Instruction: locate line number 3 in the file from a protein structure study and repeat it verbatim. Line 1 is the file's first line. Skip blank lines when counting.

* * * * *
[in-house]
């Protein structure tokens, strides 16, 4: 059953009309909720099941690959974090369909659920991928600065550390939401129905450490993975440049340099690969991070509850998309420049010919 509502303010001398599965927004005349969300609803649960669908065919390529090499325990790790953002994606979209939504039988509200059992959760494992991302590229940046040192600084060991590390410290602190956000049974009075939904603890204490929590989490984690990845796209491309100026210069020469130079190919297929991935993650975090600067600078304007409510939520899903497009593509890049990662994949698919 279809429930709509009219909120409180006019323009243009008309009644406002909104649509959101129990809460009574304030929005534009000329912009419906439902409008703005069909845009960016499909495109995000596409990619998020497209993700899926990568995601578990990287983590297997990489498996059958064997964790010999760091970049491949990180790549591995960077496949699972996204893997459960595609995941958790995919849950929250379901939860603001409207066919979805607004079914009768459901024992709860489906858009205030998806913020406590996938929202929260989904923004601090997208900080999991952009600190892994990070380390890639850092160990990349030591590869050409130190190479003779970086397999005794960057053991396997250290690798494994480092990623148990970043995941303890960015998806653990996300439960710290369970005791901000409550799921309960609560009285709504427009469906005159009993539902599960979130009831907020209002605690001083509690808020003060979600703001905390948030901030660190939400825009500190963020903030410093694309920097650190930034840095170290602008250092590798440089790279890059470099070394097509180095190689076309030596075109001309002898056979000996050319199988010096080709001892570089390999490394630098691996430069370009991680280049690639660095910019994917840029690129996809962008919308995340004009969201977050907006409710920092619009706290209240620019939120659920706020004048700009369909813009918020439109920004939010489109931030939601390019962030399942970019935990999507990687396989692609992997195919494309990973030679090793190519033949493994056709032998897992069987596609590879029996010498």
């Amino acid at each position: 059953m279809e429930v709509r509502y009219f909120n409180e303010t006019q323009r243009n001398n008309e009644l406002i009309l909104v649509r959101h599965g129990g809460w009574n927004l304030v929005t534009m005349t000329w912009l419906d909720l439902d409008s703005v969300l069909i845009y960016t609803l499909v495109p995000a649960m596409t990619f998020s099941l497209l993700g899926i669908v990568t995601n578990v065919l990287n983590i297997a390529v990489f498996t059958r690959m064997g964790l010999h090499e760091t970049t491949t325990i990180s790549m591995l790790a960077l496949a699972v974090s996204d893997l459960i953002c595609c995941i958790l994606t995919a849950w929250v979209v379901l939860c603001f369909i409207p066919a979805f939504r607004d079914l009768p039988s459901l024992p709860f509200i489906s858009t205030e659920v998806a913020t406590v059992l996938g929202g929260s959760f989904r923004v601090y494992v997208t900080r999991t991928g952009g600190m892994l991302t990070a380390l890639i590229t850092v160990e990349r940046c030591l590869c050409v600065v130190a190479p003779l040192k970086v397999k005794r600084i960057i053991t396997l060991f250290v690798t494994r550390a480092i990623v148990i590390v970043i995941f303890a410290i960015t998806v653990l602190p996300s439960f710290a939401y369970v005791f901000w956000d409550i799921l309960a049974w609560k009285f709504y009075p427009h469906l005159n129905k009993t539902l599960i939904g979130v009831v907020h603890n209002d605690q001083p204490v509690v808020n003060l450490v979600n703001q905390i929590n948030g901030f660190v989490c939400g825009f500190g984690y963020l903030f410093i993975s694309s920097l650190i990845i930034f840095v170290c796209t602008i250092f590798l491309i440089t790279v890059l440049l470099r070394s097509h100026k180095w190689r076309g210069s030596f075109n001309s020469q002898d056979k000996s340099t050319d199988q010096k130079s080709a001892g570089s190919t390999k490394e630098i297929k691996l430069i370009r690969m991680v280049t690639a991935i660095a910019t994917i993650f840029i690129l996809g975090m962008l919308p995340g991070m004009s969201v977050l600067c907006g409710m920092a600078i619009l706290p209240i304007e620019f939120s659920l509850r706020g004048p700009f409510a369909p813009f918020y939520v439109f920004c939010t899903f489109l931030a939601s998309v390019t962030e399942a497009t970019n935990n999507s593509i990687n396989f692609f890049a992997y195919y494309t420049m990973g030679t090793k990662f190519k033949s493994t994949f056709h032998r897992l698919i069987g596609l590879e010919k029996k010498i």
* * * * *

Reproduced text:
């Amino acid at each position: 059953m279809e429930v709509r509502y009219f909120n409180e303010t006019q323009r243009n001398n008309e009644l406002i009309l909104v649509r959101h599965g129990g809460w009574n927004l304030v929005t534009m005349t000329w912009l419906d909720l439902d409008s703005v969300l069909i845009y960016t609803l499909v495109p995000a649960m596409t990619f998020s099941l497209l993700g899926i669908v990568t995601n578990v065919l990287n983590i297997a390529v990489f498996t059958r690959m064997g964790l010999h090499e760091t970049t491949t325990i990180s790549m591995l790790a960077l496949a699972v974090s996204d893997l459960i953002c595609c995941i958790l994606t995919a849950w929250v979209v379901l939860c603001f369909i409207p066919a979805f939504r607004d079914l009768p039988s459901l024992p709860f509200i489906s858009t205030e659920v998806a913020t406590v059992l996938g929202g929260s959760f989904r923004v601090y494992v997208t900080r999991t991928g952009g600190m892994l991302t990070a380390l890639i590229t850092v160990e990349r940046c030591l590869c050409v600065v130190a190479p003779l040192k970086v397999k005794r600084i960057i053991t396997l060991f250290v690798t494994r550390a480092i990623v148990i590390v970043i995941f303890a410290i960015t998806v653990l602190p996300s439960f710290a939401y369970v005791f901000w956000d409550i799921l309960a049974w609560k009285f709504y009075p427009h469906l005159n129905k009993t539902l599960i939904g979130v009831v907020h603890n209002d605690q001083p204490v509690v808020n003060l450490v979600n703001q905390i929590n948030g901030f660190v989490c939400g825009f500190g984690y963020l903030f410093i993975s694309s920097l650190i990845i930034f840095v170290c796209t602008i250092f590798l491309i440089t790279v890059l440049l470099r070394s097509h100026k180095w190689r076309g210069s030596f075109n001309s020469q002898d056979k000996s340099t050319d199988q010096k130079s080709a001892g570089s190919t390999k490394e630098i297929k691996l430069i370009r690969m991680v280049t690639a991935i660095a910019t994917i993650f840029i690129l996809g975090m962008l919308p995340g991070m004009s969201v977050l600067c907006g409710m920092a600078i619009l706290p209240i304007e620019f939120s659920l509850r706020g004048p700009f409510a369909p813009f918020y939520v439109f920004c939010t899903f489109l931030a939601s998309v390019t962030e399942a497009t970019n935990n999507s593509i990687n396989f692609f890049a992997y195919y494309t420049m990973g030679t090793k990662f190519k033949s493994t994949f056709h032998r897992l698919i069987g596609l590879e010919k029996k010498i």